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exhibition review: sometimes there isn’t anything to get

Sometimes There Isn’t Anything To Get is a fresh and innovative exhibition currently being displayed at the Nancy Sever Gallery in Canberra. It assembles thought-provoking and eye-catching artwork from artists Joel Arthur, Zoe Brand, Byrd (Daniel Maginnity) and Hanna Hoyne.

The walls and floor of the exhibition offer such wonders as a sculpture of an echidna made of wooden pegs (Hoyne) and a series of works presented under the interesting title ‘The self-aggrandizing echo chamber that is meta-slang’ (Byrd). Also featured are a formidable collection of illusionistic paintings by Joel Arthur and a series of signs/pendants by artist and jeweller Zoe Brand.

Hanna Hoyne’s sculpture

Hanna Hoyne’s sculpture

Curator Rosie Goldfeder describes the exhibition as one in which ‘often amusingly, the artists subvert art/life boundaries, elevating the familiar through their individual practices of painting, jewellery, stencilling and performance art.’ She continues: ‘The exhibition title celebrates contemporary art’s accessibility, yet hints at the essential irony of conceptual jeweller Zoe Brand’s statement.’

Zoe Brand, ‘A Failure to Communicate, More of Less’. One of fourteen signs/pendants from the series. Powdercoated aluminium, 140 x 0.5mm.]

Zoe Brand, ‘A Failure to Communicate, More of Less’. One of fourteen signs/pendants from the series. Powdercoated aluminium, 140 x 0.5mm.]

Brand, who is already a well-known name within the Australian contemporary jewellery scene, says that she ‘uses jewellery as a medium to explore ideas’ and would like to think of her art as ‘mostly entertaining, occasionally cynical, often witty and surprisingly smart.’ She says, ‘I use humour in my work as an entry point and a way of engaging with my audience, so that they may choose to smile or chuckle and walk on, or they might take a bit longer and really start to think about why I have made something like this, and not like that.’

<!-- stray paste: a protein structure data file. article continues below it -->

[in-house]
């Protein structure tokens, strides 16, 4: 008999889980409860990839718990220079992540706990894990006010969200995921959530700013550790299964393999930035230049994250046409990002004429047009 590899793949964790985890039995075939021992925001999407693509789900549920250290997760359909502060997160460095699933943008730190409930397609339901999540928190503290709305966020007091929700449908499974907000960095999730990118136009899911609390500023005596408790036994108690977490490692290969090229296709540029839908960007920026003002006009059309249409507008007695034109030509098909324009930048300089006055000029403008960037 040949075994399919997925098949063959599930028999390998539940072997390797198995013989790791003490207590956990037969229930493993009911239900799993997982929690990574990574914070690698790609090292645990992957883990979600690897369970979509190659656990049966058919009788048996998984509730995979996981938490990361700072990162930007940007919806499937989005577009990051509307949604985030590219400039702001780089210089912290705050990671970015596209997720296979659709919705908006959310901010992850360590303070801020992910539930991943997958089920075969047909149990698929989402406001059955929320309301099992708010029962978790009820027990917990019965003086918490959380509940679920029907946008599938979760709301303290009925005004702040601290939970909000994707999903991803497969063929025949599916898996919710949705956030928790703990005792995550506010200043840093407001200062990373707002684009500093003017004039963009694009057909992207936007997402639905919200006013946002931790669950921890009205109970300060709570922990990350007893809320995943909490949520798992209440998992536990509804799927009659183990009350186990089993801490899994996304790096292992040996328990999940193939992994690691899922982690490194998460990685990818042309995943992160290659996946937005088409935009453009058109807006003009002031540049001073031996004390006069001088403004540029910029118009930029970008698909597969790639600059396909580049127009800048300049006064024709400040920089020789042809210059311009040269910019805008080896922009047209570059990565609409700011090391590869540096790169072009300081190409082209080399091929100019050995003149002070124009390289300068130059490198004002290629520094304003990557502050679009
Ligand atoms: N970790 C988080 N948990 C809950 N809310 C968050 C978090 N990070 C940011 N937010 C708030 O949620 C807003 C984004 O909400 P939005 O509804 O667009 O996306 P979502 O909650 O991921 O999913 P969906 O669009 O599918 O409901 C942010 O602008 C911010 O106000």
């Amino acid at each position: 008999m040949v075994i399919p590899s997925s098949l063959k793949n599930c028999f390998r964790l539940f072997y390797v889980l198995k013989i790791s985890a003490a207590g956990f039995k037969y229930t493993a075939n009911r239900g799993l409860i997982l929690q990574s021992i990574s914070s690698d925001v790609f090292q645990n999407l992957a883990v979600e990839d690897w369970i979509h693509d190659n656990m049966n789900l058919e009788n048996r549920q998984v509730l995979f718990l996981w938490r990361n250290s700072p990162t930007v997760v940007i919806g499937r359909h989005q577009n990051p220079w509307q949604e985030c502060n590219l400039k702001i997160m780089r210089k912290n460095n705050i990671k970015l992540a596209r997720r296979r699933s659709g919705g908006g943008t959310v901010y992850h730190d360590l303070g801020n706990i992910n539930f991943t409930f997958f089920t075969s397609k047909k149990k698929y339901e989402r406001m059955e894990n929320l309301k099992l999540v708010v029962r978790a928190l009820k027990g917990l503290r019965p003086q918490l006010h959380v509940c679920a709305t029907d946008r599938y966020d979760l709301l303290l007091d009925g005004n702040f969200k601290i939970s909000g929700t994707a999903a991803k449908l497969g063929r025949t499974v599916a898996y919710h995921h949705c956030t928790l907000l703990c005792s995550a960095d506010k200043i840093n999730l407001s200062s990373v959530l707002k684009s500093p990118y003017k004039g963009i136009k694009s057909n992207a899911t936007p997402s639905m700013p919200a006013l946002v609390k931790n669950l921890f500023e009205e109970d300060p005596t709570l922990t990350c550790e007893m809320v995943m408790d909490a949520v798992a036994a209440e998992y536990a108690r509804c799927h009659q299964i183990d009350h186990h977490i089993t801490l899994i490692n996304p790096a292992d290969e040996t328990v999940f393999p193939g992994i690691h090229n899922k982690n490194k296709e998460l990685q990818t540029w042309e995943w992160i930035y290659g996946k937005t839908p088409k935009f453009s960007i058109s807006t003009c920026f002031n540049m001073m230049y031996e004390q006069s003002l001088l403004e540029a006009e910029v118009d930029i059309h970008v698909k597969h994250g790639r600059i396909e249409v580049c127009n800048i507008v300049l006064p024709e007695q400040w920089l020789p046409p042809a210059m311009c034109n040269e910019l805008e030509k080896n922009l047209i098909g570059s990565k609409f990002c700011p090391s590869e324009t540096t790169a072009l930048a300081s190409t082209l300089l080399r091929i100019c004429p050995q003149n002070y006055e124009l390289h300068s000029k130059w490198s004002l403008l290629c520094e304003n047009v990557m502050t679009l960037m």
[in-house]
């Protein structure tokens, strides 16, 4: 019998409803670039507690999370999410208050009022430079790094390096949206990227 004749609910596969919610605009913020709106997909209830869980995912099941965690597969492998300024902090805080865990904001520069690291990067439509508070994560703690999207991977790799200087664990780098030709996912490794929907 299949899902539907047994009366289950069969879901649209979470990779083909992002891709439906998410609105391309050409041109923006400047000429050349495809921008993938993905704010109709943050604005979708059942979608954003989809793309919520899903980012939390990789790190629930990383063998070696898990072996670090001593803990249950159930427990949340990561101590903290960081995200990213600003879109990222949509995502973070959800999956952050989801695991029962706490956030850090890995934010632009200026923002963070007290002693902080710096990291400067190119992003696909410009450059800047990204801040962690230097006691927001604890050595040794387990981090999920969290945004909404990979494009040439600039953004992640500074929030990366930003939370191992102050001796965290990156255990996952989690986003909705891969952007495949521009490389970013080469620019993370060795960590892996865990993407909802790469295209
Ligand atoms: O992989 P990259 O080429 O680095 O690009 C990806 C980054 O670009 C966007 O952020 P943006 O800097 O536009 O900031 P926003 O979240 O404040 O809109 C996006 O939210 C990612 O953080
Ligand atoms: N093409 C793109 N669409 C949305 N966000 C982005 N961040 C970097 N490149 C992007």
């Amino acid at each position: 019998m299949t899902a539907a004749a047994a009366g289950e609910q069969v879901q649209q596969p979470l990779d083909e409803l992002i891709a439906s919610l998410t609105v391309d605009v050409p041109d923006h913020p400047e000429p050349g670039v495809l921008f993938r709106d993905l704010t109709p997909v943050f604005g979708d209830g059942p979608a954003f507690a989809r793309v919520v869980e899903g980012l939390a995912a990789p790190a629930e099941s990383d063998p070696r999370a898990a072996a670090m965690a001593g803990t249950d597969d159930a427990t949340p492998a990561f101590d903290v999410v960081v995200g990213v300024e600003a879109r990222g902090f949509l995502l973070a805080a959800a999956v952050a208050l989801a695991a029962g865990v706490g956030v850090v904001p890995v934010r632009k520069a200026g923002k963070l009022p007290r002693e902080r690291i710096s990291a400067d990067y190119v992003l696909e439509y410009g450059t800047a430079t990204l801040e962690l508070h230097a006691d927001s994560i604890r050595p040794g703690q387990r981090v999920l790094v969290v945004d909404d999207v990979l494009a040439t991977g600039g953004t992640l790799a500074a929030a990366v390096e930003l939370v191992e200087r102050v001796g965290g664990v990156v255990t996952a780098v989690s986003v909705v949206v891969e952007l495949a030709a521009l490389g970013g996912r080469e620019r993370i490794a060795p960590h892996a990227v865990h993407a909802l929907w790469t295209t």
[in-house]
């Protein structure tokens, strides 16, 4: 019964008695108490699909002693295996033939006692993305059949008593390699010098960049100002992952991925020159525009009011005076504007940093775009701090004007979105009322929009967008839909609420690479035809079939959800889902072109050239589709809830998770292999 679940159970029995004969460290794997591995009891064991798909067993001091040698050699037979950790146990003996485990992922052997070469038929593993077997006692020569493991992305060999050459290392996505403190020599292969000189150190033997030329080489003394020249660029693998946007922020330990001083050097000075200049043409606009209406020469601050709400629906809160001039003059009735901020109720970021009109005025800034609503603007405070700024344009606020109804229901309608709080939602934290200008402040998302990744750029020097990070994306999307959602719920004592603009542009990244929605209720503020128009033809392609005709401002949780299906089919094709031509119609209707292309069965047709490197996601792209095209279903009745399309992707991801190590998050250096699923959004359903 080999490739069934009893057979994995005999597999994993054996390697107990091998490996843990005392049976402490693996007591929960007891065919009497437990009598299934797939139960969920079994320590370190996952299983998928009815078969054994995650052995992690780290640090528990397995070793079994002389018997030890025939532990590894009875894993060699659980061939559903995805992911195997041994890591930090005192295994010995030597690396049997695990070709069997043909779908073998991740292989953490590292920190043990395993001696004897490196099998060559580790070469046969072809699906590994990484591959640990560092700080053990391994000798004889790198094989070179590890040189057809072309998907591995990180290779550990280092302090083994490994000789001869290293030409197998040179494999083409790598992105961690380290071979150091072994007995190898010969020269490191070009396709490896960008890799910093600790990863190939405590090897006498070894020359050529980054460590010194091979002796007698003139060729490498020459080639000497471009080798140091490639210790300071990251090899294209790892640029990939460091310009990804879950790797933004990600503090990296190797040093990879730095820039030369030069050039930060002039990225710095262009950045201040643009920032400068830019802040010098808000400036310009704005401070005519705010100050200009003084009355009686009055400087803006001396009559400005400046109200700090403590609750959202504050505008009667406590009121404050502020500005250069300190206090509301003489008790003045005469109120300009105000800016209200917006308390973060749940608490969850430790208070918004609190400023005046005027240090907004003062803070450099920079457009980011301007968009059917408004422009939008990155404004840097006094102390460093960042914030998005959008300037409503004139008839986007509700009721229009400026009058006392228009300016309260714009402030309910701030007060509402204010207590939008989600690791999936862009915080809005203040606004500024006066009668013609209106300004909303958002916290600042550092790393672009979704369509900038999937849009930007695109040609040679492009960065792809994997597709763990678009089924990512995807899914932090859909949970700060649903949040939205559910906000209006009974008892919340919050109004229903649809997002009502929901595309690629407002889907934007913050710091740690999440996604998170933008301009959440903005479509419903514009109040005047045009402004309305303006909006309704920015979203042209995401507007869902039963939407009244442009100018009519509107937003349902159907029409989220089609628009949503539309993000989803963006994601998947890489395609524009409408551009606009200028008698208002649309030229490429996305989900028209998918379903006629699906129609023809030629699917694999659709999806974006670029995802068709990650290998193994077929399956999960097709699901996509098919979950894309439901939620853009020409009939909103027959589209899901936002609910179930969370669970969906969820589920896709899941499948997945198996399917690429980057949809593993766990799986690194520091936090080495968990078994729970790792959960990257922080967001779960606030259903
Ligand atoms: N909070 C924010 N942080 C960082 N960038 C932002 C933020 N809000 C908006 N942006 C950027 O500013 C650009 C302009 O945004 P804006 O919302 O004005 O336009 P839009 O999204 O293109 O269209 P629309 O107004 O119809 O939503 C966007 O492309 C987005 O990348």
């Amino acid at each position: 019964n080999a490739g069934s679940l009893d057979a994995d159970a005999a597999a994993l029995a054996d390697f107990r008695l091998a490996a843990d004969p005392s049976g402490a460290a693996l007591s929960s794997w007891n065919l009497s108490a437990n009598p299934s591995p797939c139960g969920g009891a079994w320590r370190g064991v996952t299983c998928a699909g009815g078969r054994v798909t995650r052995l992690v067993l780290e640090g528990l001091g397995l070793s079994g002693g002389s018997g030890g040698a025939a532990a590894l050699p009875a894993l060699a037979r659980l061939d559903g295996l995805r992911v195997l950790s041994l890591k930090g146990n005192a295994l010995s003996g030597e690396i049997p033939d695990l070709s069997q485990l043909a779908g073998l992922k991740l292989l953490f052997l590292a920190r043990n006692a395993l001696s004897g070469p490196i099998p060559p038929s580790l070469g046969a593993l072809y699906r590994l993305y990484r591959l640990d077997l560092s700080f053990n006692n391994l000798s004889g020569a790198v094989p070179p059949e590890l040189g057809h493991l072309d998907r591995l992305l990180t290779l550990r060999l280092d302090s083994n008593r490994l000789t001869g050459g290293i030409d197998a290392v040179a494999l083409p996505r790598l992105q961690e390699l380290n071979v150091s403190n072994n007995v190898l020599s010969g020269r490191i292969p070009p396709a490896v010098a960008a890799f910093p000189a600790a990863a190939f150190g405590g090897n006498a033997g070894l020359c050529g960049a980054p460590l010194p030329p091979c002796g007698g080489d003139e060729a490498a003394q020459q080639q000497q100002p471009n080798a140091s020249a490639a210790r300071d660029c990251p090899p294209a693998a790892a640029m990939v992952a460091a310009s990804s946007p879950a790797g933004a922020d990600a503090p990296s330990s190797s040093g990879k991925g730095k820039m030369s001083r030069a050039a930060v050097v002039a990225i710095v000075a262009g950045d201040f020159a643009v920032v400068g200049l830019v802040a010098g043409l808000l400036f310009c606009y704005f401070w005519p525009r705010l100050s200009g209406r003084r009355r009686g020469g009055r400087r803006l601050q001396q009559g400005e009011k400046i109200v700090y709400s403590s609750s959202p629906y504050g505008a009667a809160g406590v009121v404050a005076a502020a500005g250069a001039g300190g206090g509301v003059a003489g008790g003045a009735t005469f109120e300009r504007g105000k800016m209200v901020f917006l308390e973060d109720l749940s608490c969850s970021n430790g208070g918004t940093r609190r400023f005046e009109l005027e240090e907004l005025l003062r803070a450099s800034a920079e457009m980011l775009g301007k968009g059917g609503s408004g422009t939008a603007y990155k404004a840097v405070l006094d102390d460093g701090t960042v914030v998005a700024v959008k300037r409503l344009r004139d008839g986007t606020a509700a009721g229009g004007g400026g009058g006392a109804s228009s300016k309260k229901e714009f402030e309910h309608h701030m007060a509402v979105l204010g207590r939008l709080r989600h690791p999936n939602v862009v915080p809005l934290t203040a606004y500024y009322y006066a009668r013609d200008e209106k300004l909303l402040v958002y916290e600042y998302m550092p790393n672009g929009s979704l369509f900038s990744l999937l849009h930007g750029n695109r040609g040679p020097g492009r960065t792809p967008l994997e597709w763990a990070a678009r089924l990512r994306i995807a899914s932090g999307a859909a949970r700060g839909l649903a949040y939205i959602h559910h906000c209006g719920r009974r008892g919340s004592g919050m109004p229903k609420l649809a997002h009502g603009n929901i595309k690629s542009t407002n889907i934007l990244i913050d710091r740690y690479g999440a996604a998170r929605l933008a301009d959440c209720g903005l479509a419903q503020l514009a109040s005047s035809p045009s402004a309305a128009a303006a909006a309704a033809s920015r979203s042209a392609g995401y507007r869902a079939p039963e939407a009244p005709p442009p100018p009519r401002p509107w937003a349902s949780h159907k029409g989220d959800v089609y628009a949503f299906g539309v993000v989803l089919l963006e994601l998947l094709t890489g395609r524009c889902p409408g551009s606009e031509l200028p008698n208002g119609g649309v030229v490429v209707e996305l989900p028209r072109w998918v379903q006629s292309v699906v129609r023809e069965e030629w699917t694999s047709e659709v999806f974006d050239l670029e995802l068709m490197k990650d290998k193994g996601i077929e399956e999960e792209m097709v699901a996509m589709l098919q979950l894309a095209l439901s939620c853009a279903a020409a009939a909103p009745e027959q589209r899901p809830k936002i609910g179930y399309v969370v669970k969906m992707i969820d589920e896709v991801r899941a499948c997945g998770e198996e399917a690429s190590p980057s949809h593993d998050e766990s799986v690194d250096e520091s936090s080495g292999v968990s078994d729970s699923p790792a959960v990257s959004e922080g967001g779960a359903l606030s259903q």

Brand explains that her collection of signs/pendants in ‘A Failure to Communicate, More or Less’ is about ‘seeing possibility in mundane, everyday throwaway statements.’ She says she collects, examines and removes these statements from conversation and builds the text into signs. The pendants can be worn or displayed as artwork and Brand wonders ‘how a sign is read when the context of its placement changes from wall to body.’

Brand grew up in Brisbane, spent her formative years in Sydney and moved to Canberra in 2013 to take up a place at the Australian National University, where she studies Gold and Silversmithing at the School of Art. She has recently had her work published in a book called Contemporary Jewelry in Perspective, and comments that ‘It’s exciting seeing your name in the index of a book.’

On discussing the art scene in Canberra, Brand says, ‘There are so many arts precincts, all with different styles and crowds. It certainly lends itself to a wide range of views on the world, but I think occasionally the Canberra art scene needs to look outward rather than inward. Having said that, Canberra is a supportive scene and a great place to have an arts practice.

The exhibition is not to be missed if you want to know what’s happening in contemporary Australian art right now.

Sometimes There Isn’t Anything To Get is open Friday to Sunday, 11am to 6pm, until the 31st of January.

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